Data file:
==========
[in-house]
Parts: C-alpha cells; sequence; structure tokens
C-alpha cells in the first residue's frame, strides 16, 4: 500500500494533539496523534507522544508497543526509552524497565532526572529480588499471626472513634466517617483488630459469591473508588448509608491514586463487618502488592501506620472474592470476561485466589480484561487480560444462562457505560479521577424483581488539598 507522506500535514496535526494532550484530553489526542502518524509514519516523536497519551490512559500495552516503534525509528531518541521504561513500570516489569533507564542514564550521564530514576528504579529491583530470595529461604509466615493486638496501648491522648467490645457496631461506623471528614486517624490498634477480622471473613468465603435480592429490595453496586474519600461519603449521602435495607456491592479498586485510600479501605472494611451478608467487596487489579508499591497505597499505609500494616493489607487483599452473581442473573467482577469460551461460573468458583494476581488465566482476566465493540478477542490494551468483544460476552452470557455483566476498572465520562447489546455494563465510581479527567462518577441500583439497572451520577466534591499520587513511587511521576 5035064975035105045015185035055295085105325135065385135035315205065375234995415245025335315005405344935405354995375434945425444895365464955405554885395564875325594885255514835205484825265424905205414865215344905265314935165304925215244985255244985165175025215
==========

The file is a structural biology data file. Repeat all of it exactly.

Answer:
[in-house]
Parts: C-alpha cells; sequence; structure tokens
C-alpha cells in the first residue's frame, strides 16, 4: 500500500494533539496523534507522544508497543526509552524497565532526572529480588499471626472513634466517617483488630459469591473508588448509608491514586463487618502488592501506620472474592470476561485466589480484561487480560444462562457505560479521577424483581488539598 507522506500535514496535526494532550484530553489526542502518524509514519516523536497519551490512559500495552516503534525509528531518541521504561513500570516489569533507564542514564550521564530514576528504579529491583530470595529461604509466615493486638496501648491522648467490645457496631461506623471528614486517624490498634477480622471473613468465603435480592429490595453496586474519600461519603449521602435495607456491592479498586485510600479501605472494611451478608467487596487489579508499591497505597499505609500494616493489607487483599452473581442473573467482577469460551461460573468458583494476581488465566482476566465493540478477542490494551468483544460476552452470557455483566476498572465520562447489546455494563465510581479527567462518577441500583439497572451520577466534591499520587513511587511521576 5035064975035105045015185035055295085105325135065385135035315205065375234995415245025335315005405344935405354995375434945425444895365464955405554885395564875325594885255514835205484825265424905205414865215344905265314935165304925215244985255244985165175025215